Foreign investment, institutional quality, public expenditure and activity of venture capital funds in emerging countries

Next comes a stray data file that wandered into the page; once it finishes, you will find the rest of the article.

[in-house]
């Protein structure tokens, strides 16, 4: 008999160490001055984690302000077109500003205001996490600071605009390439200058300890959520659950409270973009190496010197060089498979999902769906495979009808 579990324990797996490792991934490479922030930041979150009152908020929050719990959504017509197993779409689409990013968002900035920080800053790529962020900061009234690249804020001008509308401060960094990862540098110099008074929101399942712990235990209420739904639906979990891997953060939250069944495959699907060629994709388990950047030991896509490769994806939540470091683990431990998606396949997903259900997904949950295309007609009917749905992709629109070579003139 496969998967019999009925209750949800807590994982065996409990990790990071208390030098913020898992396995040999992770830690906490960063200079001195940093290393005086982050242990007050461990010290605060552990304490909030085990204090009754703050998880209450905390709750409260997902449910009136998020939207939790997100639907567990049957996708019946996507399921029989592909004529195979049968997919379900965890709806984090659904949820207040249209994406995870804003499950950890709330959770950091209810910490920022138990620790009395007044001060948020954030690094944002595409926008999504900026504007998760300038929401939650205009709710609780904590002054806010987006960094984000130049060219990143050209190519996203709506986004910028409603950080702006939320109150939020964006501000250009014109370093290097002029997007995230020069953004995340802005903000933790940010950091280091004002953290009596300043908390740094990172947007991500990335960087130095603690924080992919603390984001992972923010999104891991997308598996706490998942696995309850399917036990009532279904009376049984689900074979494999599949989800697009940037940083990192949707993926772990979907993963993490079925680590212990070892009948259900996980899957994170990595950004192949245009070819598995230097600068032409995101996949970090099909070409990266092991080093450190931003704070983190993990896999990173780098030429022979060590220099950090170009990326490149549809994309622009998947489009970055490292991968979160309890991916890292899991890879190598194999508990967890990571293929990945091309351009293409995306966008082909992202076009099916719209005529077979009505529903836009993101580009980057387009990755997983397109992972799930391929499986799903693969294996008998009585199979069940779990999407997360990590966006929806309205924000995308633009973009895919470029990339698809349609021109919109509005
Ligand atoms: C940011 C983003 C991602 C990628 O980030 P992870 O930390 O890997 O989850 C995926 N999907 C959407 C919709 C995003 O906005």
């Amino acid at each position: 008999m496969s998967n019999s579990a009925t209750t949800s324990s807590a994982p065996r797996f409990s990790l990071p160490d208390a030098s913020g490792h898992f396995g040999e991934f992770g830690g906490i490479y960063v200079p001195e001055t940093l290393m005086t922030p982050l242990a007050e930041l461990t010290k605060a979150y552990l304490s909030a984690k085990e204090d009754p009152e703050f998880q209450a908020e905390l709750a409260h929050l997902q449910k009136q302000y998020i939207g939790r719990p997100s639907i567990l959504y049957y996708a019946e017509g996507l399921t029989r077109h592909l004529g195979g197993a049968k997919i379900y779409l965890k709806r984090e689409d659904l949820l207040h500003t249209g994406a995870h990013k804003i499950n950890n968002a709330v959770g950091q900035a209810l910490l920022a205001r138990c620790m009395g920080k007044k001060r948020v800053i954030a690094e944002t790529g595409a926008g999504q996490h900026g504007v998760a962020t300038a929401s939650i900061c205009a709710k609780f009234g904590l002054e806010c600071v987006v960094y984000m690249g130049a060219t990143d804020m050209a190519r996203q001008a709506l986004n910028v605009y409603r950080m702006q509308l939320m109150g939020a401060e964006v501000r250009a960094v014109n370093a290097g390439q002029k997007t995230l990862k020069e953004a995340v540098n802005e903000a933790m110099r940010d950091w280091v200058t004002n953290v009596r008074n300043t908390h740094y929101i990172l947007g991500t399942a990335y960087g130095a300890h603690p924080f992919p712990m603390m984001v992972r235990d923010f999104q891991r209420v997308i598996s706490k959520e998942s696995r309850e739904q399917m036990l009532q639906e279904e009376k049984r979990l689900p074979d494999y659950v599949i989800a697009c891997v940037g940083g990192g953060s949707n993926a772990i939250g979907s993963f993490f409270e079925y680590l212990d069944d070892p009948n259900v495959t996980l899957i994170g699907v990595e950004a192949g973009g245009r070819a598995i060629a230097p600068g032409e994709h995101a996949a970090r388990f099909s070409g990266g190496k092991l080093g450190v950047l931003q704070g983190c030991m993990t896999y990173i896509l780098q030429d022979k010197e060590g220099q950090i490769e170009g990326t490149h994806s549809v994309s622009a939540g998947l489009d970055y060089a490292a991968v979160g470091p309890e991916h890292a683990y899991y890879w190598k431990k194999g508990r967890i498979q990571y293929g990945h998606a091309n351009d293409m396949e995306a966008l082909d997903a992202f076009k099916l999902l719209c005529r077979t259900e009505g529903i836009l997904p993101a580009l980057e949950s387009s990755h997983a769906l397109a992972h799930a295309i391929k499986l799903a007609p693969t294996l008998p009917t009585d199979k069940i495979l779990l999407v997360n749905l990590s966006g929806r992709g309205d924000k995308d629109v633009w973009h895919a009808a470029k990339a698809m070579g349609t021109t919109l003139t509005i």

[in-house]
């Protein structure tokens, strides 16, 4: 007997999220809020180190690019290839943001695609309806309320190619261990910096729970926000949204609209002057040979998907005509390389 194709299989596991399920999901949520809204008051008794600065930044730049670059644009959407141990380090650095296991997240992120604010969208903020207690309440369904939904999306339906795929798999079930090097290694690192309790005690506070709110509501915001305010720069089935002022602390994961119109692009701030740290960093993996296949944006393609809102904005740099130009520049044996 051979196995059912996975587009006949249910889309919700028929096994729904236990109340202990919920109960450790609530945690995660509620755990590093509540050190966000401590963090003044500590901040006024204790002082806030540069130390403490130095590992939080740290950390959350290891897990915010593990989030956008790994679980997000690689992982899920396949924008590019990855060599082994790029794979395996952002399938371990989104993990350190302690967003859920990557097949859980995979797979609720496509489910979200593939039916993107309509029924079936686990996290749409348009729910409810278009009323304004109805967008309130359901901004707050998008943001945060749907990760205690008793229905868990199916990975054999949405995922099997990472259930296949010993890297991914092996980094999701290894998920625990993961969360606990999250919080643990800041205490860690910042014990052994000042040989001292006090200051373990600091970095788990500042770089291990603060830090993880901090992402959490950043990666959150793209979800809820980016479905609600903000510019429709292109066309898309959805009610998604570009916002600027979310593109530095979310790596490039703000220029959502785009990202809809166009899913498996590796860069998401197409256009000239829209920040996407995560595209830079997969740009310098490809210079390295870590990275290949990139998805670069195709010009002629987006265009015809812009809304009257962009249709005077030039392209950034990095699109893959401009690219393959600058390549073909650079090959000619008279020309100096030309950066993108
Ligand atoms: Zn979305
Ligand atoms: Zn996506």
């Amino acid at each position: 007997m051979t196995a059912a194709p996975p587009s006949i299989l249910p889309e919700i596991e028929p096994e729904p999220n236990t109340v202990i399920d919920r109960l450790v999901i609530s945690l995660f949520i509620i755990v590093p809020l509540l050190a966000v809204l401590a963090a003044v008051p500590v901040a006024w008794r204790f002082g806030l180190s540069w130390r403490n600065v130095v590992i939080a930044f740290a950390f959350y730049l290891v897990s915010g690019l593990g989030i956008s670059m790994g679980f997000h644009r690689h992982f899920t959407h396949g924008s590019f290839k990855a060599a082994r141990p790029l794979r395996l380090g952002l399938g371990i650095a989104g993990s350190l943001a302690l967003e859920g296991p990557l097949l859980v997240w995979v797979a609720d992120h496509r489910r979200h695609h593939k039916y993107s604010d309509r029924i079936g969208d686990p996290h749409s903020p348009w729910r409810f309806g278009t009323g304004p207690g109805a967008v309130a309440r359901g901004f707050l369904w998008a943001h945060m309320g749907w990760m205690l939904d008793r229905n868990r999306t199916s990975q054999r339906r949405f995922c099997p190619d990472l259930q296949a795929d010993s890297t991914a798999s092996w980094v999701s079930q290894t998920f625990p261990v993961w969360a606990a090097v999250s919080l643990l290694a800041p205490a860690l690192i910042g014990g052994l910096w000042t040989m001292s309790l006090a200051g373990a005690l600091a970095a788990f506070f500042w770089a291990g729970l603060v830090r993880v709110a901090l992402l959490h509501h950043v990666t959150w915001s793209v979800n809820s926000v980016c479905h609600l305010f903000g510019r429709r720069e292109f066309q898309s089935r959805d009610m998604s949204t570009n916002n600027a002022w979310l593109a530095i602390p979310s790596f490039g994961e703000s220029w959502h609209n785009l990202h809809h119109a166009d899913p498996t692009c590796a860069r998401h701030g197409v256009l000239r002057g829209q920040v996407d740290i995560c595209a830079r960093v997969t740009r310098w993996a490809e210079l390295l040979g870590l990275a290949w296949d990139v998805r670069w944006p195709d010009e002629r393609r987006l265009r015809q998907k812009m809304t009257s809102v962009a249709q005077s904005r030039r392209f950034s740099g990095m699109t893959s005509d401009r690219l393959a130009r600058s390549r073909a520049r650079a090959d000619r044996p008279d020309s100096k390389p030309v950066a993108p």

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This paper is an empirical analysis of the effects of foreign direct investment (FDI), institutional quality and the size of a government on venture capital (VC) activity. We conclude that institutional quality, the FDI and public spending have definitive importance as elements for the development of a public policy that increases the quantity and quality of venture capital fund (VCF) investment. Higher institutional quality, higher FDI and lower public spending allow the VCF investment volume to grow. The FDI shows higher level of significance in promoting investment in high-tech companies and institutional quality increases the productivity of FDI investment in the generation of VCF. Government spending dramatically and adversely affects the activity of VCF and institutional quality increases the negative effect of government spending on the activity of VCF in emerging countries. This last result suggests that the higher the institutional quality of a country, the less state intervention it requires to promote investment of VCF. The results are consistent with the hypothesis of the FDI spillover and crowding out of public spending.